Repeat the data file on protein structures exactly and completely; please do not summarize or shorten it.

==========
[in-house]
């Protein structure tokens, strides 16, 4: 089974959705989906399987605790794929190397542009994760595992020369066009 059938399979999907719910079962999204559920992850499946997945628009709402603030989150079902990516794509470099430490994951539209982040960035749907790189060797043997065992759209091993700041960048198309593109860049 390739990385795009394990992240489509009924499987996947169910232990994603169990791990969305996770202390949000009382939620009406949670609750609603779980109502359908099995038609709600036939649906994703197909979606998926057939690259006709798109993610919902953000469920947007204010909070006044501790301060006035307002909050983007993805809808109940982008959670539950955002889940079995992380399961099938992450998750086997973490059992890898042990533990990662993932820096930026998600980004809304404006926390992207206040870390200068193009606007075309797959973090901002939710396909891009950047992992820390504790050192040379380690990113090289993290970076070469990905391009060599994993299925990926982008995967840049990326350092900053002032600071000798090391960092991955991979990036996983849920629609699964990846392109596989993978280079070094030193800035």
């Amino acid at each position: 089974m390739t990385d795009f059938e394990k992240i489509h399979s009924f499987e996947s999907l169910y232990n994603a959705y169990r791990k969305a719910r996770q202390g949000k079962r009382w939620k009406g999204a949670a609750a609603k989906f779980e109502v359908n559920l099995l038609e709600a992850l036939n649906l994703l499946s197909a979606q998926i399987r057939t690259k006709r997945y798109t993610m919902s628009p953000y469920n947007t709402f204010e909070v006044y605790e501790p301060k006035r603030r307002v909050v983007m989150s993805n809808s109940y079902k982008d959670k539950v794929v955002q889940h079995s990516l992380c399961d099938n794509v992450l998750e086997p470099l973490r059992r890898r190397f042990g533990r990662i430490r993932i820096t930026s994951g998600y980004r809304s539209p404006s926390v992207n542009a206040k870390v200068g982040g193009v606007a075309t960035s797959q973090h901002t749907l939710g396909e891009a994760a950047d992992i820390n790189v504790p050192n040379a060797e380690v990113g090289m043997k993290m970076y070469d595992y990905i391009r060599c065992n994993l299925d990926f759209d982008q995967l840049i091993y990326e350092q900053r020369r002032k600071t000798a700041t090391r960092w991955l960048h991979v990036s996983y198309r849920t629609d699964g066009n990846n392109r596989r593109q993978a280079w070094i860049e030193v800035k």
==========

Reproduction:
[in-house]
């Protein structure tokens, strides 16, 4: 089974959705989906399987605790794929190397542009994760595992020369066009 059938399979999907719910079962999204559920992850499946997945628009709402603030989150079902990516794509470099430490994951539209982040960035749907790189060797043997065992759209091993700041960048198309593109860049 390739990385795009394990992240489509009924499987996947169910232990994603169990791990969305996770202390949000009382939620009406949670609750609603779980109502359908099995038609709600036939649906994703197909979606998926057939690259006709798109993610919902953000469920947007204010909070006044501790301060006035307002909050983007993805809808109940982008959670539950955002889940079995992380399961099938992450998750086997973490059992890898042990533990990662993932820096930026998600980004809304404006926390992207206040870390200068193009606007075309797959973090901002939710396909891009950047992992820390504790050192040379380690990113090289993290970076070469990905391009060599994993299925990926982008995967840049990326350092900053002032600071000798090391960092991955991979990036996983849920629609699964990846392109596989993978280079070094030193800035």
């Amino acid at each position: 089974m390739t990385d795009f059938e394990k992240i489509h399979s009924f499987e996947s999907l169910y232990n994603a959705y169990r791990k969305a719910r996770q202390g949000k079962r009382w939620k009406g999204a949670a609750a609603k989906f779980e109502v359908n559920l099995l038609e709600a992850l036939n649906l994703l499946s197909a979606q998926i399987r057939t690259k006709r997945y798109t993610m919902s628009p953000y469920n947007t709402f204010e909070v006044y605790e501790p301060k006035r603030r307002v909050v983007m989150s993805n809808s109940y079902k982008d959670k539950v794929v955002q889940h079995s990516l992380c399961d099938n794509v992450l998750e086997p470099l973490r059992r890898r190397f042990g533990r990662i430490r993932i820096t930026s994951g998600y980004r809304s539209p404006s926390v992207n542009a206040k870390v200068g982040g193009v606007a075309t960035s797959q973090h901002t749907l939710g396909e891009a994760a950047d992992i820390n790189v504790p050192n040379a060797e380690v990113g090289m043997k993290m970076y070469d595992y990905i391009r060599c065992n994993l299925d990926f759209d982008q995967l840049i091993y990326e350092q900053r020369r002032k600071t000798a700041t090391r960092w991955l960048h991979v990036s996983y198309r849920t629609d699964g066009n990846n392109r596989r593109q993978a280079w070094i860049e030193v800035k």